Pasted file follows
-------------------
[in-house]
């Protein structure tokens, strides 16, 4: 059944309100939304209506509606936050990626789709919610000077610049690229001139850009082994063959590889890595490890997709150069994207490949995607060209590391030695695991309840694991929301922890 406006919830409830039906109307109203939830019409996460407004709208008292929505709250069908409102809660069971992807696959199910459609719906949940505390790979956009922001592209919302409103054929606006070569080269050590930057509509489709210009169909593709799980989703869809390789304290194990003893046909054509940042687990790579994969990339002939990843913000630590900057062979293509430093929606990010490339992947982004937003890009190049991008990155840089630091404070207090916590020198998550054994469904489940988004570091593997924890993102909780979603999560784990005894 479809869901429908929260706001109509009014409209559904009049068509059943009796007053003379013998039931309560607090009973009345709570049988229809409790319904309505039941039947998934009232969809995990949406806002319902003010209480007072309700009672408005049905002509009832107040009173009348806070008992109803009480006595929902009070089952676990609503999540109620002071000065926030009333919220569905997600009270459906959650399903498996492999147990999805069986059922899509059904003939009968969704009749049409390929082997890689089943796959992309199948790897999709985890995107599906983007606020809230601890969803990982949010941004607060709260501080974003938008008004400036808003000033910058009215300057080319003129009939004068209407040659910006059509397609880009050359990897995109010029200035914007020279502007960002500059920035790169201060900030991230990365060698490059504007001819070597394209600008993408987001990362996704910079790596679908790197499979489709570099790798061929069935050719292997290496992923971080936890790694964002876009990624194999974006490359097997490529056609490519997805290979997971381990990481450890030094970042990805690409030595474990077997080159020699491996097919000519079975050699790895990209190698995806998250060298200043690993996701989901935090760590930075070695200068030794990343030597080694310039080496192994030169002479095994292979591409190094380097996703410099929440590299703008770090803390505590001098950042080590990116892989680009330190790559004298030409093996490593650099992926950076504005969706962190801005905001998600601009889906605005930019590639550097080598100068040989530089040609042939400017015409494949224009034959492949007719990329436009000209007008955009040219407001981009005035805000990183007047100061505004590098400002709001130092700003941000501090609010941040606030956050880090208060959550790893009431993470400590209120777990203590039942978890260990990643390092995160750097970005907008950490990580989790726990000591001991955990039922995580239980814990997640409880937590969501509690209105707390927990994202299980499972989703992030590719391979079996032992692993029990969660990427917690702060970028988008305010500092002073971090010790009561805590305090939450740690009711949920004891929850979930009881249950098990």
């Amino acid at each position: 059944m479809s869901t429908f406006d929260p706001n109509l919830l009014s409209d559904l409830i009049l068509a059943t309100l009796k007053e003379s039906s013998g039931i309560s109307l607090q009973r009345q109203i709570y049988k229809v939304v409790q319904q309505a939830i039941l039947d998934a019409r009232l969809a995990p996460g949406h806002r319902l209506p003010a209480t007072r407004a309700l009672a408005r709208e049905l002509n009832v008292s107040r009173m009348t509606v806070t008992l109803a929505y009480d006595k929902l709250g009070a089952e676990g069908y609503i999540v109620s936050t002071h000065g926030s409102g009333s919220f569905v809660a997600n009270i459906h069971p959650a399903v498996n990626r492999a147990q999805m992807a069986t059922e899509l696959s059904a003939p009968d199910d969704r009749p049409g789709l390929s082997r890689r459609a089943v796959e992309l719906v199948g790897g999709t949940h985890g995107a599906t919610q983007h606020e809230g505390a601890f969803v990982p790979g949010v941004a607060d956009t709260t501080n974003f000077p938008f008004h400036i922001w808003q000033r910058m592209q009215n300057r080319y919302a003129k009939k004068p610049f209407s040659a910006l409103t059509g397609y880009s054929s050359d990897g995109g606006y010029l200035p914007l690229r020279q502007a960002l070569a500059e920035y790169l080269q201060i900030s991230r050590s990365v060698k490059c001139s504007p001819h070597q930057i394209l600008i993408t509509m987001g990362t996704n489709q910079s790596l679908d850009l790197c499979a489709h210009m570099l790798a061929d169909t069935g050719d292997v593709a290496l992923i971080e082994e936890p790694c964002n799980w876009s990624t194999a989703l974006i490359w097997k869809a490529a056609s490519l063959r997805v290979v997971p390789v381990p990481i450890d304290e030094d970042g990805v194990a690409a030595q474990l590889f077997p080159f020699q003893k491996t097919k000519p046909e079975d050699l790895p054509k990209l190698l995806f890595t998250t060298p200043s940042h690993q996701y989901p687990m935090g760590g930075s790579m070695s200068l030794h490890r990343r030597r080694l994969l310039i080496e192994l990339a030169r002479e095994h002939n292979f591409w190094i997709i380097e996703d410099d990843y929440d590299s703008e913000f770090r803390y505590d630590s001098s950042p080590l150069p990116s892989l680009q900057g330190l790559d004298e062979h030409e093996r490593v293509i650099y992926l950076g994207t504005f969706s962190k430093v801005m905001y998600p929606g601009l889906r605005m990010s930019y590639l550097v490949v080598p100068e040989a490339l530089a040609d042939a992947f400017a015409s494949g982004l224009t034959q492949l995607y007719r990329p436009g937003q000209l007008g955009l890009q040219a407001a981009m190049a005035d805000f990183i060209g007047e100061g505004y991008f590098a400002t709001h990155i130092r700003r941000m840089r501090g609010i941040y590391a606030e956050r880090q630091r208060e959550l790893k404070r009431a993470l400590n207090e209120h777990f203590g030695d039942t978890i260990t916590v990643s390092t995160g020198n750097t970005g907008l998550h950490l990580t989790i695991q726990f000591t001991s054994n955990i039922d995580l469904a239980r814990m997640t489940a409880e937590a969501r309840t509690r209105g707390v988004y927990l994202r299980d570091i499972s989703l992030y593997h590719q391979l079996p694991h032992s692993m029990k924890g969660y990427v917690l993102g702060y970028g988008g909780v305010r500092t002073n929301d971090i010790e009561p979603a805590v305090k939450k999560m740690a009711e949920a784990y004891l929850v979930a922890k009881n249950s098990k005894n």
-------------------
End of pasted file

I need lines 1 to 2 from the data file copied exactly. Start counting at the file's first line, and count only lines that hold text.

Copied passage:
[in-house]
């Protein structure tokens, strides 16, 4: 059944309100939304209506509606936050990626789709919610000077610049690229001139850009082994063959590889890595490890997709150069994207490949995607060209590391030695695991309840694991929301922890 406006919830409830039906109307109203939830019409996460407004709208008292929505709250069908409102809660069971992807696959199910459609719906949940505390790979956009922001592209919302409103054929606006070569080269050590930057509509489709210009169909593709799980989703869809390789304290194990003893046909054509940042687990790579994969990339002939990843913000630590900057062979293509430093929606990010490339992947982004937003890009190049991008990155840089630091404070207090916590020198998550054994469904489940988004570091593997924890993102909780979603999560784990005894 479809869901429908929260706001109509009014409209559904009049068509059943009796007053003379013998039931309560607090009973009345709570049988229809409790319904309505039941039947998934009232969809995990949406806002319902003010209480007072309700009672408005049905002509009832107040009173009348806070008992109803009480006595929902009070089952676990609503999540109620002071000065926030009333919220569905997600009270459906959650399903498996492999147990999805069986059922899509059904003939009968969704009749049409390929082997890689089943796959992309199948790897999709985890995107599906983007606020809230601890969803990982949010941004607060709260501080974003938008008004400036808003000033910058009215300057080319003129009939004068209407040659910006059509397609880009050359990897995109010029200035914007020279502007960002500059920035790169201060900030991230990365060698490059504007001819070597394209600008993408987001990362996704910079790596679908790197499979489709570099790798061929069935050719292997290496992923971080936890790694964002876009990624194999974006490359097997490529056609490519997805290979997971381990990481450890030094970042990805690409030595474990077997080159020699491996097919000519079975050699790895990209190698995806998250060298200043690993996701989901935090760590930075070695200068030794990343030597080694310039080496192994030169002479095994292979591409190094380097996703410099929440590299703008770090803390505590001098950042080590990116892989680009330190790559004298030409093996490593650099992926950076504005969706962190801005905001998600601009889906605005930019590639550097080598100068040989530089040609042939400017015409494949224009034959492949007719990329436009000209007008955009040219407001981009005035805000990183007047100061505004590098400002709001130092700003941000501090609010941040606030956050880090208060959550790893009431993470400590209120777990203590039942978890260990990643390092995160750097970005907008950490990580989790726990000591001991955990039922995580239980814990997640409880937590969501509690209105707390927990994202299980499972989703992030590719391979079996032992692993029990969660990427917690702060970028988008305010500092002073971090010790009561805590305090939450740690009711949920004891929850979930009881249950098990």